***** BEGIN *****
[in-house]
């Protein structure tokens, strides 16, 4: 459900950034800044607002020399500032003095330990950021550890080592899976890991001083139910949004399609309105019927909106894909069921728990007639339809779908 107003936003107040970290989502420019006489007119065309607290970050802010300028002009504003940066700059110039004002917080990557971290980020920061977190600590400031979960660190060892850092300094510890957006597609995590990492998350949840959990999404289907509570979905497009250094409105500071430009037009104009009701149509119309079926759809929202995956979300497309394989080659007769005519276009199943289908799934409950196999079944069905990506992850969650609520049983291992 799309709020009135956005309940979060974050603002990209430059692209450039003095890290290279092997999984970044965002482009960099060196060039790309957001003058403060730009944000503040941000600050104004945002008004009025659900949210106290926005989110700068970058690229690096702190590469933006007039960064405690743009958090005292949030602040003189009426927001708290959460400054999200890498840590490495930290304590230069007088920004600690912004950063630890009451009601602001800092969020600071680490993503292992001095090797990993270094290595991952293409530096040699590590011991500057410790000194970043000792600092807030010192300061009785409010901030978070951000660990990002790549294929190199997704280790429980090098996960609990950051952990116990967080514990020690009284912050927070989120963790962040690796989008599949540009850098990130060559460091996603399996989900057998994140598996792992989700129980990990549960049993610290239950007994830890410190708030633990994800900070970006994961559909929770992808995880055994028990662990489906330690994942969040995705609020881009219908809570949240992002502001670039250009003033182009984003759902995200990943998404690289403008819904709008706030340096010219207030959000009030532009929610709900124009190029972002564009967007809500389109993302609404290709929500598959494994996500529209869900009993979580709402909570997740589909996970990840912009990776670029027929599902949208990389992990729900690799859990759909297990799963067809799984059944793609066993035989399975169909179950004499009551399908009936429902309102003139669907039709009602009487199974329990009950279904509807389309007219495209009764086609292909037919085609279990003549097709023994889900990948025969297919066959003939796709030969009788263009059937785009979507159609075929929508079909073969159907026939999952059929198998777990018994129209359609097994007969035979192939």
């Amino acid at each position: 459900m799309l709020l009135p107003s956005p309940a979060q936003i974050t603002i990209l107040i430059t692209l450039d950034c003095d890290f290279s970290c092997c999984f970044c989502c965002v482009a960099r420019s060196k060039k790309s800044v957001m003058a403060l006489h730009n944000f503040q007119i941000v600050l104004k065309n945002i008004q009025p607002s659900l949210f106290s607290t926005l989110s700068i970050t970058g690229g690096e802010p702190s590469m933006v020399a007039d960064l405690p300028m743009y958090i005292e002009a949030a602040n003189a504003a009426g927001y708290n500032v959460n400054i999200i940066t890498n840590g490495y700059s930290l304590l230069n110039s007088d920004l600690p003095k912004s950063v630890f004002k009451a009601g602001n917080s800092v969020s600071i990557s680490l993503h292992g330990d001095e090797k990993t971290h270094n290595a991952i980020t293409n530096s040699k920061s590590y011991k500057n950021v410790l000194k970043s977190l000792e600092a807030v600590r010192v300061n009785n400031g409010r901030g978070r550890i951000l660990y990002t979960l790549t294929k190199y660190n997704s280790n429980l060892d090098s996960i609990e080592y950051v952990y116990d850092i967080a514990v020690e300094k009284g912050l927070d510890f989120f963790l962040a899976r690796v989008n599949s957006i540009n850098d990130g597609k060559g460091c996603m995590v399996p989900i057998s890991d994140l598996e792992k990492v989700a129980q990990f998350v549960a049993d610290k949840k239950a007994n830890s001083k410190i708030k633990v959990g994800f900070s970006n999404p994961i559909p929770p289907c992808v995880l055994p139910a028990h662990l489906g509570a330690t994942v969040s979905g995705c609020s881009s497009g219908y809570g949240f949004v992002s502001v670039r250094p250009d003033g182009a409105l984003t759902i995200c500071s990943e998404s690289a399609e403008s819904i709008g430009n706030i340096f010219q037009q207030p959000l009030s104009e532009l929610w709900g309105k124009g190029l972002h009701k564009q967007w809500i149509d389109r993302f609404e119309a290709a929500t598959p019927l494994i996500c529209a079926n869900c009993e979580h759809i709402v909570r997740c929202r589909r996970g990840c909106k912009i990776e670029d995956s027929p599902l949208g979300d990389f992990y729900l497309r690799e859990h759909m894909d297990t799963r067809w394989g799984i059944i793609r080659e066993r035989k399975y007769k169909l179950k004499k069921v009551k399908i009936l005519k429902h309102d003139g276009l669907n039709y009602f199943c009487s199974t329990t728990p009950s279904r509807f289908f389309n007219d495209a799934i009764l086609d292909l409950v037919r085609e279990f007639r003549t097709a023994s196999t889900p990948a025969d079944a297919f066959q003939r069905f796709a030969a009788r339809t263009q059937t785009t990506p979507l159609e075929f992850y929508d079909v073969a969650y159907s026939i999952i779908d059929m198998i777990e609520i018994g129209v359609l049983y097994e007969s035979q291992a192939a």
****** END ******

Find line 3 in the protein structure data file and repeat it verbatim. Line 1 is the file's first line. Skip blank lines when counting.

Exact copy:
């Amino acid at each position: 459900m799309l709020l009135p107003s956005p309940a979060q936003i974050t603002i990209l107040i430059t692209l450039d950034c003095d890290f290279s970290c092997c999984f970044c989502c965002v482009a960099r420019s060196k060039k790309s800044v957001m003058a403060l006489h730009n944000f503040q007119i941000v600050l104004k065309n945002i008004q009025p607002s659900l949210f106290s607290t926005l989110s700068i970050t970058g690229g690096e802010p702190s590469m933006v020399a007039d960064l405690p300028m743009y958090i005292e002009a949030a602040n003189a504003a009426g927001y708290n500032v959460n400054i999200i940066t890498n840590g490495y700059s930290l304590l230069n110039s007088d920004l600690p003095k912004s950063v630890f004002k009451a009601g602001n917080s800092v969020s600071i990557s680490l993503h292992g330990d001095e090797k990993t971290h270094n290595a991952i980020t293409n530096s040699k920061s590590y011991k500057n950021v410790l000194k970043s977190l000792e600092a807030v600590r010192v300061n009785n400031g409010r901030g978070r550890i951000l660990y990002t979960l790549t294929k190199y660190n997704s280790n429980l060892d090098s996960i609990e080592y950051v952990y116990d850092i967080a514990v020690e300094k009284g912050l927070d510890f989120f963790l962040a899976r690796v989008n599949s957006i540009n850098d990130g597609k060559g460091c996603m995590v399996p989900i057998s890991d994140l598996e792992k990492v989700a129980q990990f998350v549960a049993d610290k949840k239950a007994n830890s001083k410190i708030k633990v959990g994800f900070s970006n999404p994961i559909p929770p289907c992808v995880l055994p139910a028990h662990l489906g509570a330690t994942v969040s979905g995705c609020s881009s497009g219908y809570g949240f949004v992002s502001v670039r250094p250009d003033g182009a409105l984003t759902i995200c500071s990943e998404s690289a399609e403008s819904i709008g430009n706030i340096f010219q037009q207030p959000l009030s104009e532009l929610w709900g309105k124009g190029l972002h009701k564009q967007w809500i149509d389109r993302f609404e119309a290709a929500t598959p019927l494994i996500c529209a079926n869900c009993e979580h759809i709402v909570r997740c929202r589909r996970g990840c909106k912009i990776e670029d995956s027929p599902l949208g979300d990389f992990y729900l497309r690799e859990h759909m894909d297990t799963r067809w394989g799984i059944i793609r080659e066993r035989k399975y007769k169909l179950k004499k069921v009551k399908i009936l005519k429902h309102d003139g276009l669907n039709y009602f199943c009487s199974t329990t728990p009950s279904r509807f289908f389309n007219d495209a799934i009764l086609d292909l409950v037919r085609e279990f007639r003549t097709a023994s196999t889900p990948a025969d079944a297919f066959q003939r069905f796709a030969a009788r339809t263009q059937t785009t990506p979507l159609e075929f992850y929508d079909v073969a969650y159907s026939i999952i779908d059929m198998i777990e609520i018994g129209v359609l049983y097994e007969s035979q291992a192939a």